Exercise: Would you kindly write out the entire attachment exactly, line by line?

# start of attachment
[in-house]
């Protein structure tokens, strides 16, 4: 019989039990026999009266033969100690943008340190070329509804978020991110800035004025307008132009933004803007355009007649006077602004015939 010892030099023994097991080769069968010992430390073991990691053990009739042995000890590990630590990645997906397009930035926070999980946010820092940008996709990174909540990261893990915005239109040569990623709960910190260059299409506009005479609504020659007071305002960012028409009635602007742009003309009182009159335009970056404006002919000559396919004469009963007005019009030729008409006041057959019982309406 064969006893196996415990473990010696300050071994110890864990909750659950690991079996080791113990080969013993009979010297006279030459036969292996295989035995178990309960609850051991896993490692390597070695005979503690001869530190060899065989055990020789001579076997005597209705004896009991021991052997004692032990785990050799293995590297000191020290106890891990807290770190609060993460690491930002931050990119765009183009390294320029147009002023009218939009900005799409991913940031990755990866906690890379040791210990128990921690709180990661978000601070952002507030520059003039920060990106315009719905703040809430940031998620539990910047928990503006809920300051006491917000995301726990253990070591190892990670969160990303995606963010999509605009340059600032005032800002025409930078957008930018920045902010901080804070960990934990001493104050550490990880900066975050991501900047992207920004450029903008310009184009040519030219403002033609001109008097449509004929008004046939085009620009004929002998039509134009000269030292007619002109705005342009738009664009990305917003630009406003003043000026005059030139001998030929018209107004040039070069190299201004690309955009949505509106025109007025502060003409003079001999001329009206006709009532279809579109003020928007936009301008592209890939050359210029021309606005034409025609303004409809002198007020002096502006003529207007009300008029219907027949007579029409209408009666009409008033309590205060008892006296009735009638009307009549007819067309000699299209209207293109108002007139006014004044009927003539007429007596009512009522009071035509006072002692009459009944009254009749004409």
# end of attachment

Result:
[in-house]
């Protein structure tokens, strides 16, 4: 019989039990026999009266033969100690943008340190070329509804978020991110800035004025307008132009933004803007355009007649006077602004015939 010892030099023994097991080769069968010992430390073991990691053990009739042995000890590990630590990645997906397009930035926070999980946010820092940008996709990174909540990261893990915005239109040569990623709960910190260059299409506009005479609504020659007071305002960012028409009635602007742009003309009182009159335009970056404006002919000559396919004469009963007005019009030729008409006041057959019982309406 064969006893196996415990473990010696300050071994110890864990909750659950690991079996080791113990080969013993009979010297006279030459036969292996295989035995178990309960609850051991896993490692390597070695005979503690001869530190060899065989055990020789001579076997005597209705004896009991021991052997004692032990785990050799293995590297000191020290106890891990807290770190609060993460690491930002931050990119765009183009390294320029147009002023009218939009900005799409991913940031990755990866906690890379040791210990128990921690709180990661978000601070952002507030520059003039920060990106315009719905703040809430940031998620539990910047928990503006809920300051006491917000995301726990253990070591190892990670969160990303995606963010999509605009340059600032005032800002025409930078957008930018920045902010901080804070960990934990001493104050550490990880900066975050991501900047992207920004450029903008310009184009040519030219403002033609001109008097449509004929008004046939085009620009004929002998039509134009000269030292007619002109705005342009738009664009990305917003630009406003003043000026005059030139001998030929018209107004040039070069190299201004690309955009949505509106025109007025502060003409003079001999001329009206006709009532279809579109003020928007936009301008592209890939050359210029021309606005034409025609303004409809002198007020002096502006003529207007009300008029219907027949007579029409209408009666009409008033309590205060008892006296009735009638009307009549007819067309000699299209209207293109108002007139006014004044009927003539007429007596009512009522009071035509006072002692009459009944009254009749004409």